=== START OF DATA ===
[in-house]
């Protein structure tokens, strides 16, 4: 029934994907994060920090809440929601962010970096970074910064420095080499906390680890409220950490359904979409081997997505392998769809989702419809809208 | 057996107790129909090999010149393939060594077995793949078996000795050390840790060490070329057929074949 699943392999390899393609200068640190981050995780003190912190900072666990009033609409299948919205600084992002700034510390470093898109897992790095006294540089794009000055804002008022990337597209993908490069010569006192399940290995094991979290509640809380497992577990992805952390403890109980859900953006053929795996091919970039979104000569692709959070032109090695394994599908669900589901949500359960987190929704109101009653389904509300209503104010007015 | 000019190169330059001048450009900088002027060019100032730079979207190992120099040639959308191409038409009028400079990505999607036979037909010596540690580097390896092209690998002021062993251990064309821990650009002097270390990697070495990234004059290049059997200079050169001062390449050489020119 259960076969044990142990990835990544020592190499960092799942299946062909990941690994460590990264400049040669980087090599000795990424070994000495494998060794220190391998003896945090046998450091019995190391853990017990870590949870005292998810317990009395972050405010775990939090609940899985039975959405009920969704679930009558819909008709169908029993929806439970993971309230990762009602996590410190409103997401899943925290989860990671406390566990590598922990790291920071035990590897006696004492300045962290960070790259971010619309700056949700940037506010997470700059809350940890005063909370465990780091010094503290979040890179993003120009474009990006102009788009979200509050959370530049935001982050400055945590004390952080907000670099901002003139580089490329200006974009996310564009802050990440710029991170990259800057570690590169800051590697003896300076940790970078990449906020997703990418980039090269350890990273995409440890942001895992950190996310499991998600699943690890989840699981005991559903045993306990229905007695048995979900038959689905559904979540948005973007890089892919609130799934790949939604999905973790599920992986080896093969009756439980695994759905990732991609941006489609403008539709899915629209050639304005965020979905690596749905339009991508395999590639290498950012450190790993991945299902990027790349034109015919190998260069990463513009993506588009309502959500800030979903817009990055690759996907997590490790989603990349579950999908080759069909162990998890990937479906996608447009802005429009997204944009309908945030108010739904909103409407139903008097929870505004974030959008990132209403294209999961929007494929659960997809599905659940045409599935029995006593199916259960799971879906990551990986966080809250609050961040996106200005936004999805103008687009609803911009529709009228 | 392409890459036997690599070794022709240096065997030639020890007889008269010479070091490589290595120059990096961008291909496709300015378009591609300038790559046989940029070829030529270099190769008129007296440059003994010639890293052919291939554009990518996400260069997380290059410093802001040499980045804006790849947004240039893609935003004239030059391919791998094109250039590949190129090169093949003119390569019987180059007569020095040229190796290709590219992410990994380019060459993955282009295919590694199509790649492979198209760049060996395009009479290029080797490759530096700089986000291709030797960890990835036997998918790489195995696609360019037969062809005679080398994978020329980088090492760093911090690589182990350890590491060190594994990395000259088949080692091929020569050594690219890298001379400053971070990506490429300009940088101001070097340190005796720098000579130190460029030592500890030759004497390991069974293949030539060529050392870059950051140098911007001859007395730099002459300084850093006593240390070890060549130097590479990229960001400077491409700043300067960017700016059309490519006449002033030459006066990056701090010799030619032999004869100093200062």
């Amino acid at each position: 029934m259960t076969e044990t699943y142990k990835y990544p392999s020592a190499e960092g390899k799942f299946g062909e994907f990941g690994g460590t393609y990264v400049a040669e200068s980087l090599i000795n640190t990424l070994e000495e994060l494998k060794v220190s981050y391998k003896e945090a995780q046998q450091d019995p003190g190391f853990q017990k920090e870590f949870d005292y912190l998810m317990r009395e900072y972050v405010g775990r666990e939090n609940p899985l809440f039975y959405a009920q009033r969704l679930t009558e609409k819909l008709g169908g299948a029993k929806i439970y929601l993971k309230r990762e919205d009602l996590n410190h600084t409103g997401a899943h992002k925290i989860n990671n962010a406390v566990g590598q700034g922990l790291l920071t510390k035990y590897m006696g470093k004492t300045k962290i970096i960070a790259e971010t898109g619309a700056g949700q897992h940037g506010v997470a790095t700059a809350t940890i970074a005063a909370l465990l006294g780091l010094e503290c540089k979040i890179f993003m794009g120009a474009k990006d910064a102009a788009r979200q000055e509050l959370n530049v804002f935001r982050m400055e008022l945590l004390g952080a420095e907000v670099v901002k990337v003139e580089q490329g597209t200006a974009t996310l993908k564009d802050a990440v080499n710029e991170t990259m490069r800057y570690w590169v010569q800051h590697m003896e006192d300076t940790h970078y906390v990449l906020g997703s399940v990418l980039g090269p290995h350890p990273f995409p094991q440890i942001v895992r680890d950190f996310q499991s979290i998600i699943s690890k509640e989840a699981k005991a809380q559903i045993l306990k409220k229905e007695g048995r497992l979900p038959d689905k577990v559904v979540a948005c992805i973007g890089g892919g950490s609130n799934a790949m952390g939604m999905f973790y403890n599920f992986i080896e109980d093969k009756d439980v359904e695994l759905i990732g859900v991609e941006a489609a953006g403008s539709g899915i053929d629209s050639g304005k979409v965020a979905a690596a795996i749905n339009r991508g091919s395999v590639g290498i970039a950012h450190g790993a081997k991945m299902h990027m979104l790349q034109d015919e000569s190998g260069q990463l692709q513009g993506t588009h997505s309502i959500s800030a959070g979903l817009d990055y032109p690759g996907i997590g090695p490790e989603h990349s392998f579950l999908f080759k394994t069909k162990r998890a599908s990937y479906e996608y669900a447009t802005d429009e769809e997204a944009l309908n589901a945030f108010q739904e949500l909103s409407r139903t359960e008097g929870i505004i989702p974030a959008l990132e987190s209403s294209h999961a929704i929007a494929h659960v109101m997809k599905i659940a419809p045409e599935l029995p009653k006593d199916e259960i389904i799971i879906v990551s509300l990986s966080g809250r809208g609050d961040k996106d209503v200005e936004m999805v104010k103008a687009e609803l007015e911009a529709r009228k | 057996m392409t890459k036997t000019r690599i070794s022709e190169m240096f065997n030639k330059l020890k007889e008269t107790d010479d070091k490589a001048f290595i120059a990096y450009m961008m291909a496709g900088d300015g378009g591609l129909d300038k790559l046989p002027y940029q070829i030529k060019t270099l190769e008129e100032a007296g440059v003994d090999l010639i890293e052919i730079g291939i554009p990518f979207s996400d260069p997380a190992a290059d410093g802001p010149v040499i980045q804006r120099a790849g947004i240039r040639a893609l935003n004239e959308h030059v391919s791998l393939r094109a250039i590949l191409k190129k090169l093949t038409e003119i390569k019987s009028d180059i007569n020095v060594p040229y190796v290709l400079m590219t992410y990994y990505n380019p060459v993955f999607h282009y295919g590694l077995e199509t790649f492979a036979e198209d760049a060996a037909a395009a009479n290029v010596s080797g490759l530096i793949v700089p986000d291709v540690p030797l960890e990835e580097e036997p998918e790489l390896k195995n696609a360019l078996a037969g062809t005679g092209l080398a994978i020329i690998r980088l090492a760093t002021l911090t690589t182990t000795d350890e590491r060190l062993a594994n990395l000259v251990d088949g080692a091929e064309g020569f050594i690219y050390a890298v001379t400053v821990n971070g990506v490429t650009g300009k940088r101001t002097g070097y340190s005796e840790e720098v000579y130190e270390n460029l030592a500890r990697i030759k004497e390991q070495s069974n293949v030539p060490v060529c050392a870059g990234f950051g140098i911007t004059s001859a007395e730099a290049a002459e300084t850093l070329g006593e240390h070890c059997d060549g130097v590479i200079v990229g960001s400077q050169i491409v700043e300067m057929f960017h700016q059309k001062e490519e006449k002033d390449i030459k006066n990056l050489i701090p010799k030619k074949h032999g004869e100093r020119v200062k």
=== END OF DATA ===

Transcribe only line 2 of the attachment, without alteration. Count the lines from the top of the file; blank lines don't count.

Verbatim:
């Protein structure tokens, strides 16, 4: 029934994907994060920090809440929601962010970096970074910064420095080499906390680890409220950490359904979409081997997505392998769809989702419809809208 | 057996107790129909090999010149393939060594077995793949078996000795050390840790060490070329057929074949 699943392999390899393609200068640190981050995780003190912190900072666990009033609409299948919205600084992002700034510390470093898109897992790095006294540089794009000055804002008022990337597209993908490069010569006192399940290995094991979290509640809380497992577990992805952390403890109980859900953006053929795996091919970039979104000569692709959070032109090695394994599908669900589901949500359960987190929704109101009653389904509300209503104010007015 | 000019190169330059001048450009900088002027060019100032730079979207190992120099040639959308191409038409009028400079990505999607036979037909010596540690580097390896092209690998002021062993251990064309821990650009002097270390990697070495990234004059290049059997200079050169001062390449050489020119 259960076969044990142990990835990544020592190499960092799942299946062909990941690994460590990264400049040669980087090599000795990424070994000495494998060794220190391998003896945090046998450091019995190391853990017990870590949870005292998810317990009395972050405010775990939090609940899985039975959405009920969704679930009558819909008709169908029993929806439970993971309230990762009602996590410190409103997401899943925290989860990671406390566990590598922990790291920071035990590897006696004492300045962290960070790259971010619309700056949700940037506010997470700059809350940890005063909370465990780091010094503290979040890179993003120009474009990006102009788009979200509050959370530049935001982050400055945590004390952080907000670099901002003139580089490329200006974009996310564009802050990440710029991170990259800057570690590169800051590697003896300076940790970078990449906020997703990418980039090269350890990273995409440890942001895992950190996310499991998600699943690890989840699981005991559903045993306990229905007695048995979900038959689905559904979540948005973007890089892919609130799934790949939604999905973790599920992986080896093969009756439980695994759905990732991609941006489609403008539709899915629209050639304005965020979905690596749905339009991508395999590639290498950012450190790993991945299902990027790349034109015919190998260069990463513009993506588009309502959500800030979903817009990055690759996907997590490790989603990349579950999908080759069909162990998890990937479906996608447009802005429009997204944009309908945030108010739904909103409407139903008097929870505004974030959008990132209403294209999961929007494929659960997809599905659940045409599935029995006593199916259960799971879906990551990986966080809250609050961040996106200005936004999805103008687009609803911009529709009228 | 392409890459036997690599070794022709240096065997030639020890007889008269010479070091490589290595120059990096961008291909496709300015378009591609300038790559046989940029070829030529270099190769008129007296440059003994010639890293052919291939554009990518996400260069997380290059410093802001040499980045804006790849947004240039893609935003004239030059391919791998094109250039590949190129090169093949003119390569019987180059007569020095040229190796290709590219992410990994380019060459993955282009295919590694199509790649492979198209760049060996395009009479290029080797490759530096700089986000291709030797960890990835036997998918790489195995696609360019037969062809005679080398994978020329980088090492760093911090690589182990350890590491060190594994990395000259088949080692091929020569050594690219890298001379400053971070990506490429300009940088101001070097340190005796720098000579130190460029030592500890030759004497390991069974293949030539060529050392870059950051140098911007001859007395730099002459300084850093006593240390070890060549130097590479990229960001400077491409700043300067960017700016059309490519006449002033030459006066990056701090010799030619032999004869100093200062």